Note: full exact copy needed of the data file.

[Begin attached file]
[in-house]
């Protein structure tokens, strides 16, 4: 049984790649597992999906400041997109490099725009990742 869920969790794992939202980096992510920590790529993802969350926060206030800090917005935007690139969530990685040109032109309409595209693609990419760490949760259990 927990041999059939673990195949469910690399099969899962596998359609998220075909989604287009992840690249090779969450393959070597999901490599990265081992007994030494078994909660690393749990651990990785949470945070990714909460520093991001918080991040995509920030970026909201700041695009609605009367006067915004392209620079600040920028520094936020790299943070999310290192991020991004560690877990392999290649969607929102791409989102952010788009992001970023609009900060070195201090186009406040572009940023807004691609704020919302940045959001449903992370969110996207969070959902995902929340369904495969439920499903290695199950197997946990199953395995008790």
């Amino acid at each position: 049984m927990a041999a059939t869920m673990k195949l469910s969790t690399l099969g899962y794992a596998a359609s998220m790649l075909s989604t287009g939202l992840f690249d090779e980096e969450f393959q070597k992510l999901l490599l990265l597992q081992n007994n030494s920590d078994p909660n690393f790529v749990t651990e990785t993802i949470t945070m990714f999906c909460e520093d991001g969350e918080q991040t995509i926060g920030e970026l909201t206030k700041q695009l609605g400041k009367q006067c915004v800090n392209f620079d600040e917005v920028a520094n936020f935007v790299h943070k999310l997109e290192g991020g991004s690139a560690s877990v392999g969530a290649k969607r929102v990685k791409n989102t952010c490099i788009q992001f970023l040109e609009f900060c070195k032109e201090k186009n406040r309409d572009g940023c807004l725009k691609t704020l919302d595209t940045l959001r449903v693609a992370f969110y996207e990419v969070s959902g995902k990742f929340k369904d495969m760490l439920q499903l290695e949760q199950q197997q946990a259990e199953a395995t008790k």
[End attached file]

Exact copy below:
[in-house]
């Protein structure tokens, strides 16, 4: 049984790649597992999906400041997109490099725009990742 869920969790794992939202980096992510920590790529993802969350926060206030800090917005935007690139969530990685040109032109309409595209693609990419760490949760259990 927990041999059939673990195949469910690399099969899962596998359609998220075909989604287009992840690249090779969450393959070597999901490599990265081992007994030494078994909660690393749990651990990785949470945070990714909460520093991001918080991040995509920030970026909201700041695009609605009367006067915004392209620079600040920028520094936020790299943070999310290192991020991004560690877990392999290649969607929102791409989102952010788009992001970023609009900060070195201090186009406040572009940023807004691609704020919302940045959001449903992370969110996207969070959902995902929340369904495969439920499903290695199950197997946990199953395995008790």
């Amino acid at each position: 049984m927990a041999a059939t869920m673990k195949l469910s969790t690399l099969g899962y794992a596998a359609s998220m790649l075909s989604t287009g939202l992840f690249d090779e980096e969450f393959q070597k992510l999901l490599l990265l597992q081992n007994n030494s920590d078994p909660n690393f790529v749990t651990e990785t993802i949470t945070m990714f999906c909460e520093d991001g969350e918080q991040t995509i926060g920030e970026l909201t206030k700041q695009l609605g400041k009367q006067c915004v800090n392209f620079d600040e917005v920028a520094n936020f935007v790299h943070k999310l997109e290192g991020g991004s690139a560690s877990v392999g969530a290649k969607r929102v990685k791409n989102t952010c490099i788009q992001f970023l040109e609009f900060c070195k032109e201090k186009n406040r309409d572009g940023c807004l725009k691609t704020l919302d595209t940045l959001r449903v693609a992370f969110y996207e990419v969070s959902g995902k990742f929340k369904d495969m760490l439920q499903l290695e949760q199950q197997q946990a259990e199953a395995t008790k």